Sausage and Peppers is a classic Italian-American dish cooked on truck worktops at innumerable street fairs in New York City and elsewhere. I can smell that smell from my childhood as I write this. Ordinarily, the vehicle for this greasy, no-frills dish is a big chunk of Italian bread. Since I can’t eat bread, I supplement my recipe with my favorite vegetable: The Mightly Sweet Potato. You can leave that out, use different colored peppers in its place, and/or stuff this glorious mess into a bread roll of your choice. If you do use bread I’ll be jealous, but not too jealous, because it’s pretty great the way it is.
You’ll probably want a napkin for this:
- One red bell pepper
- One yellow onion
- One small sweet potato
- 2 mild or hot sausages of your choice, about 6 oz total (I like to use mild Italian chicken sausage–you can certainly use veggie sausage and the like)
- Olive oil for frying
- Mild chili powder
Yes, the ingredients list is that short. The flavor of this dish rests mostly with the sausage, so pick one that’s seasoned the way you like. I use mild Italian sausages because they’re seasoned with fennel seeds, and I’m more or less obsessed with that flavor.
First, chop your veggies (see the photos for how I chop things for this dish). Core the pepper and cut it into thin strips, then cut those in half. Chop the onion in half, then each half into strips, and then into thirds. And cut the sweet potato into 1/2″-thick half-roundels or quarter-roundels. Place the veggies in a large frying pan, and drizzle a couple tablespoons of olive oil on top of them. Spinkle about a teaspoon of salt and a tablespoon of mild chili powder (don’t worry, it won’t make the dish spicy, just a bit bolder) into the pan. Give it all a toss with a wooden spoon.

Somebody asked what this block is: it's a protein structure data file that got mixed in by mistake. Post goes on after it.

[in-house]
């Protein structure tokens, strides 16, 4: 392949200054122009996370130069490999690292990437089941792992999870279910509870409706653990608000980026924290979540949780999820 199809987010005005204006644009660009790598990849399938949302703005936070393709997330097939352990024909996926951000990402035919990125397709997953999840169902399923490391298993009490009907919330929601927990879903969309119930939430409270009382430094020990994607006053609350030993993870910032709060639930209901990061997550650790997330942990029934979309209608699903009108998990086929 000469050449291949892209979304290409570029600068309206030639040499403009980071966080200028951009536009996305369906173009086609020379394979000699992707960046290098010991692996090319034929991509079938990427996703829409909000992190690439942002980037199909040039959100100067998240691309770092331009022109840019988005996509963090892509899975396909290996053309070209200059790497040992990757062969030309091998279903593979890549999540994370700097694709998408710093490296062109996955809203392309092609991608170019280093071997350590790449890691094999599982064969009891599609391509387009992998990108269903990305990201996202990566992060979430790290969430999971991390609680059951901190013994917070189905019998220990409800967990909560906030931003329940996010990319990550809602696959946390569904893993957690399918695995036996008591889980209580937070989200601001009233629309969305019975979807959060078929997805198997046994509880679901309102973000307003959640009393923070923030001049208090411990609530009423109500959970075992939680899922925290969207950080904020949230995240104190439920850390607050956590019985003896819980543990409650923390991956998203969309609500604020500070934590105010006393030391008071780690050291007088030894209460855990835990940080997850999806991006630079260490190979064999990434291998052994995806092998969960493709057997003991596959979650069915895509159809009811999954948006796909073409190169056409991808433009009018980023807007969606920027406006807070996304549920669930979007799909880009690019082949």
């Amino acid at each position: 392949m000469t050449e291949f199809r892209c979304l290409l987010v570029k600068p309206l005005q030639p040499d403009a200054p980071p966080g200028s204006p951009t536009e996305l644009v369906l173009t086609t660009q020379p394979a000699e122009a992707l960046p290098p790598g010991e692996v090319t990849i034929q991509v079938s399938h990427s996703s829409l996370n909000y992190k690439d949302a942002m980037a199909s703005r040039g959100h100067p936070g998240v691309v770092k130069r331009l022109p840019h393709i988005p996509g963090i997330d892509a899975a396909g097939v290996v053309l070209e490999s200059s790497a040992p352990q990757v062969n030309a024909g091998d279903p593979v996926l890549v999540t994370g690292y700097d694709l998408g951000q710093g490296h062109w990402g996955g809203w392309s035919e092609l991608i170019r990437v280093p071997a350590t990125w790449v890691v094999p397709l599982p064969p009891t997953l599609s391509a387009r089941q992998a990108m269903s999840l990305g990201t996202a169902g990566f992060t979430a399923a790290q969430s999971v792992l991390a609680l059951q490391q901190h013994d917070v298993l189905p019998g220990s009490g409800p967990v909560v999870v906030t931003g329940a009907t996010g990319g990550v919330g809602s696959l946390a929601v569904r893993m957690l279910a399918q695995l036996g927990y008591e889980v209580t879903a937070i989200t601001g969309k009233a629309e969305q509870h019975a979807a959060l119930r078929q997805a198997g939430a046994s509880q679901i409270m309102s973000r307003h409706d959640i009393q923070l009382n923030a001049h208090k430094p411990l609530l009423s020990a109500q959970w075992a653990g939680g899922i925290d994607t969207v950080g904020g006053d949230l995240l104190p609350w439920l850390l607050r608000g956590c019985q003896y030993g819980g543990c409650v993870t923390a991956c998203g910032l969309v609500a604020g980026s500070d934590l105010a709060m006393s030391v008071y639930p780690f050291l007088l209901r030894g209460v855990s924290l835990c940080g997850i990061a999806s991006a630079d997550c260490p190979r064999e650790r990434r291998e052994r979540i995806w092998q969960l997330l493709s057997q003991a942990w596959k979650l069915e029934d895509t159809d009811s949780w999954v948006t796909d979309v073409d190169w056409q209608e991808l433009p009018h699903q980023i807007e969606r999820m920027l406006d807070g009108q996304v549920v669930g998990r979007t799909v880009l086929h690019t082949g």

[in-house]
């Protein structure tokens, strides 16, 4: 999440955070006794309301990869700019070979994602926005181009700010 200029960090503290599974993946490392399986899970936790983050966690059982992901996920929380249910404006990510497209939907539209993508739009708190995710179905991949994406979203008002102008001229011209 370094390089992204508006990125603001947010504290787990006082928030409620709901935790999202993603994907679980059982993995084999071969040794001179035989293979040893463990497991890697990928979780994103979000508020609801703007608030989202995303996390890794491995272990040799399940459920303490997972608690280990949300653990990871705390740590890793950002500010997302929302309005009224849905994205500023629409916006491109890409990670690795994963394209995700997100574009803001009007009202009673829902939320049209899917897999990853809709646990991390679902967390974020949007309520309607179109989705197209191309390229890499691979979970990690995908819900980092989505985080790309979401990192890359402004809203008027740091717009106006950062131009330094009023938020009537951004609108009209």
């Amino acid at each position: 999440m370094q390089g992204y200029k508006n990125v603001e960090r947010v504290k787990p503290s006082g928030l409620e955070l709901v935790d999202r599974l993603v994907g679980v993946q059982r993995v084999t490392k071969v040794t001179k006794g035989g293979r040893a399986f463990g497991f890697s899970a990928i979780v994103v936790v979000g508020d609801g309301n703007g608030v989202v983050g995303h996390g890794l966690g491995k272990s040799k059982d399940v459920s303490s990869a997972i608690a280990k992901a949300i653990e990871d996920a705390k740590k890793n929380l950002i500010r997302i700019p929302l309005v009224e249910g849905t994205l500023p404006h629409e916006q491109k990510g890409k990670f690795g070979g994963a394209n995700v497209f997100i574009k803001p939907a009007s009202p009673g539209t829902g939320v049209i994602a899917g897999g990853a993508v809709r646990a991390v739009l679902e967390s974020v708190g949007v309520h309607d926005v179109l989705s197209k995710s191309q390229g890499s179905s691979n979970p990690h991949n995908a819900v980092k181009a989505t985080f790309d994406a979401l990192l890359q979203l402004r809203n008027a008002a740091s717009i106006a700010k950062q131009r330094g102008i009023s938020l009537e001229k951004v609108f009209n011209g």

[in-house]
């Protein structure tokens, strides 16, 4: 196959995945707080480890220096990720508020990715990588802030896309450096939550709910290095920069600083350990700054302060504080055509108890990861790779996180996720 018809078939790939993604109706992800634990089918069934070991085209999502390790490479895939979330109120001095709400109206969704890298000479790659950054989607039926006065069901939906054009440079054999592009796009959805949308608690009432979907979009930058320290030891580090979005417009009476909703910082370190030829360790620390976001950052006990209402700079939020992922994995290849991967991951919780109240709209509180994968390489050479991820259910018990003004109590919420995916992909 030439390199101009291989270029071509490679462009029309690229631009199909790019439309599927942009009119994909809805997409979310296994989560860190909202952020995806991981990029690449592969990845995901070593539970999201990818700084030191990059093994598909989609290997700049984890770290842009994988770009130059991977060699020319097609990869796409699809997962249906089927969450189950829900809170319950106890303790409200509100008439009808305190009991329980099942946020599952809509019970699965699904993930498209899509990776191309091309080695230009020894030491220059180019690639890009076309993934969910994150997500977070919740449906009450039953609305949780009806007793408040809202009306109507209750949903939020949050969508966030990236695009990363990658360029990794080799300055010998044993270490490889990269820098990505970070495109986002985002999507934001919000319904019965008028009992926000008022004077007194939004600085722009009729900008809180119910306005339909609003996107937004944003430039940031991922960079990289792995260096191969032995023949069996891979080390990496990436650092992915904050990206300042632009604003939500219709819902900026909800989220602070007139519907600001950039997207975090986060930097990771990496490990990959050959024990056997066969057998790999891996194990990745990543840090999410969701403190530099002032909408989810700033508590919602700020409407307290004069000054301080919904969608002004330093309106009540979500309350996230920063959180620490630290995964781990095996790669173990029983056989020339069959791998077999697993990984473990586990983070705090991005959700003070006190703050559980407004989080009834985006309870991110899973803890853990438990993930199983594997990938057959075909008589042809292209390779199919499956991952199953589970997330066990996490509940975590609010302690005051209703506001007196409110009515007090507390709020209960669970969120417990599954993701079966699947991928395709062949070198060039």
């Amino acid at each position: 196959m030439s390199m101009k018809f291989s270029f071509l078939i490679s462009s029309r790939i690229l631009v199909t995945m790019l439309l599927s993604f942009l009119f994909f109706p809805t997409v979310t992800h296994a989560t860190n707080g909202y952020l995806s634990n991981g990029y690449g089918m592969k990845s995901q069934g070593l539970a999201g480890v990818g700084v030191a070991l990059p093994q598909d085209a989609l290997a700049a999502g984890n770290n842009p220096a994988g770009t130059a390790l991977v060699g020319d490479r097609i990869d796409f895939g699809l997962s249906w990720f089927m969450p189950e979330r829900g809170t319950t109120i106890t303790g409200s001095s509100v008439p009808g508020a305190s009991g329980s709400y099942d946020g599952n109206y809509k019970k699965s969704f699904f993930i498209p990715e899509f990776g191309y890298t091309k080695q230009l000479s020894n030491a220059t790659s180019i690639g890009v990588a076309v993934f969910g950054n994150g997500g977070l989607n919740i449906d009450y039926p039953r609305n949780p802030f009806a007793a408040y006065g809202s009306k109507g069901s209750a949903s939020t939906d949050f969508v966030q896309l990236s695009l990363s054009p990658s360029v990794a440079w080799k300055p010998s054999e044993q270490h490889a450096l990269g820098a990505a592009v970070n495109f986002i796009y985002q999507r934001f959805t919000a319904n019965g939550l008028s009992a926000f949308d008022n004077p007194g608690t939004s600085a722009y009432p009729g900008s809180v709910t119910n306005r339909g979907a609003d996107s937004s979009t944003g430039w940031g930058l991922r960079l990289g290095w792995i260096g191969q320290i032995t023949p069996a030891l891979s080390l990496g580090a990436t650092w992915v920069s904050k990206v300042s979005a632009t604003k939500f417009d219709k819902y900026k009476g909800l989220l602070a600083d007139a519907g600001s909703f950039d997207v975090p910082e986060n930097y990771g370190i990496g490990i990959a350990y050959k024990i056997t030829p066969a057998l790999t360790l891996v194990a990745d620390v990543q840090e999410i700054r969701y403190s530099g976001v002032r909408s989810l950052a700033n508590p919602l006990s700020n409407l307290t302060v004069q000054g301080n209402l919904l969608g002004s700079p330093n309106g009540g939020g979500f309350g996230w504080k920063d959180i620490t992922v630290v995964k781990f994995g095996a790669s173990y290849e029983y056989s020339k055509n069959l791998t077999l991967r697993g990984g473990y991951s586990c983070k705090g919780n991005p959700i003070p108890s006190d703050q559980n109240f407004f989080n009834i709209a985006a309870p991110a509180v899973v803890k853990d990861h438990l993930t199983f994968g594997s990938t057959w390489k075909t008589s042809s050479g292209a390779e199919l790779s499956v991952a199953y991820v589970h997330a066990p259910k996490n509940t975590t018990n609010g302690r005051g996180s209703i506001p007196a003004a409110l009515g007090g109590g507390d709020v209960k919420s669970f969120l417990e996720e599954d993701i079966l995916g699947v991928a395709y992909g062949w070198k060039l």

Turn the heat to medium-high, and let the veggies cook down a bit. While that’s going–it should take 5-10 minutes–cut your sausages into roundels. Mine are about 1/2″ thick. Add the sausage to the pan once the onions are more or less transparent, the peppers have softened up, and the sweet potato is soft and beginning to brown. You may need to add a bit more oil to the pan, and possibly to turn the heat down a tad, once you do so.
Stir the pieces of sausage around as they cook. Once the outsides of these pieces begin to firm up, you can use your spoon to break them into smaller bits. Just make sure that, whatever your method, the sausage cooks all the way through before you take the pan off the heat. Taste the dish towards the end, to see if it needs more salt.
The dish is done when the sausage is cooked through and fully incorporated with the veggies (about 5, maybe 8, minutes). Things should be a somewhat wilted, browned (maybe even charred a bit, if you like it that way), juicy, and greasy. No shame with this one: if you didn’t come for the oil, you don’t get dinner! This recipe makes a large meal for one without the bread, or two with the bread.